Current landscape

Many global banks have started top to bottom cultural change programmes. This approach often includes: clear and public commitments from the chairman and CEO that the old ways of working are not acceptable, and that the journey towards a ‘new bank’ will include major culture change. There are often new, high profile value statements and codes of conduct usually including a principle of ethical, responsible banking and the importance of fair and quality service for customers. A redefinition of the skills and behaviour needed to deliver the business strategy is usually reinforced especially in an environment focused on risk management, transparency and ethical behaviour and reformed mechanisms (e.g. reward structures) to stop unwanted behaviour being reinforced through misaligned reward and promotion processes.

What is needed?

Most importantly, banks need to regain trust with regulators, customers and the public.

This involves building new relationships with customers and regulators. Laying the foundations of trust will depend on providing more transparency, simplified products and better quality advice, regardless of the sales channel.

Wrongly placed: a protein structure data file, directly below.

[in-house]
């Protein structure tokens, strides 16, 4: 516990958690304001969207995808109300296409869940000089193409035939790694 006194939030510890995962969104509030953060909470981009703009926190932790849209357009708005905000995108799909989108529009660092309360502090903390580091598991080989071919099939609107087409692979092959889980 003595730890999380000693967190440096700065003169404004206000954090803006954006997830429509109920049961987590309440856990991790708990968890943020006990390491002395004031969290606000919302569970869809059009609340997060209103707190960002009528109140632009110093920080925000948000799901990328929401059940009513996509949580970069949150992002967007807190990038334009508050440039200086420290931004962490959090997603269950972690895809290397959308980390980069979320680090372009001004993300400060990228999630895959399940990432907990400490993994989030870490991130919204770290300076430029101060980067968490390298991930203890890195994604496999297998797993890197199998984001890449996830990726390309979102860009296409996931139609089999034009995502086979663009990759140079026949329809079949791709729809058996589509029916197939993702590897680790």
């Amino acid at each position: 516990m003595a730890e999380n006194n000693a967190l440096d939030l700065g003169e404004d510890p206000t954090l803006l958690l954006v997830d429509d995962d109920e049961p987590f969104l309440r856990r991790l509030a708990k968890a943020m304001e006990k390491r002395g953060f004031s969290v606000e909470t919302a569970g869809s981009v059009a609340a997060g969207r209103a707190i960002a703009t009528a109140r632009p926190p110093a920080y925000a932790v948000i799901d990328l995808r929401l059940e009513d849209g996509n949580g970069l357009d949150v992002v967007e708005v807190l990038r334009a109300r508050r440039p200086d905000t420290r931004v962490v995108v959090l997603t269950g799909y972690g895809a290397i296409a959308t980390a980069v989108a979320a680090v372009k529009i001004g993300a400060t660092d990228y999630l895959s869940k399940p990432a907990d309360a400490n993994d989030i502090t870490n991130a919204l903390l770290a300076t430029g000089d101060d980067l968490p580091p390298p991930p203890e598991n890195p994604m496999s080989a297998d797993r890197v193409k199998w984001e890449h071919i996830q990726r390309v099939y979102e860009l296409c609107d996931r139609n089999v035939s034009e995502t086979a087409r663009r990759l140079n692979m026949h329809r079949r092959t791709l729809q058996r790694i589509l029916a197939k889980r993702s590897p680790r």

In addition, banks need to show that the root causes of the behaviour that caused the crisis are being addressed, by proving they are re-balancing stakeholder interests when making core business decisions. Previously, banks demonstrated a disproportionate focus on profit at the expense of benefits to the customer. In future, successful, sustainable business models will be built on the fair balance of stakeholder interests. Banks need to prove to the public and regulators that this principle has been embedded in the entire value chain from strategy to product development to sales and after sales.

Practical steps

What does achieving cultural transformation mean in practice? At a minimum, there needs to be:

  • Senior commitment: a true commitment from senior executives to transformational change, including a review of the core beliefs and routines that exist within the bank. To be effective it is vital to have visible and authentic role-modelling of values, with leadership demonstrating decisive action to prevent the re-emergence of unacceptable behaviour.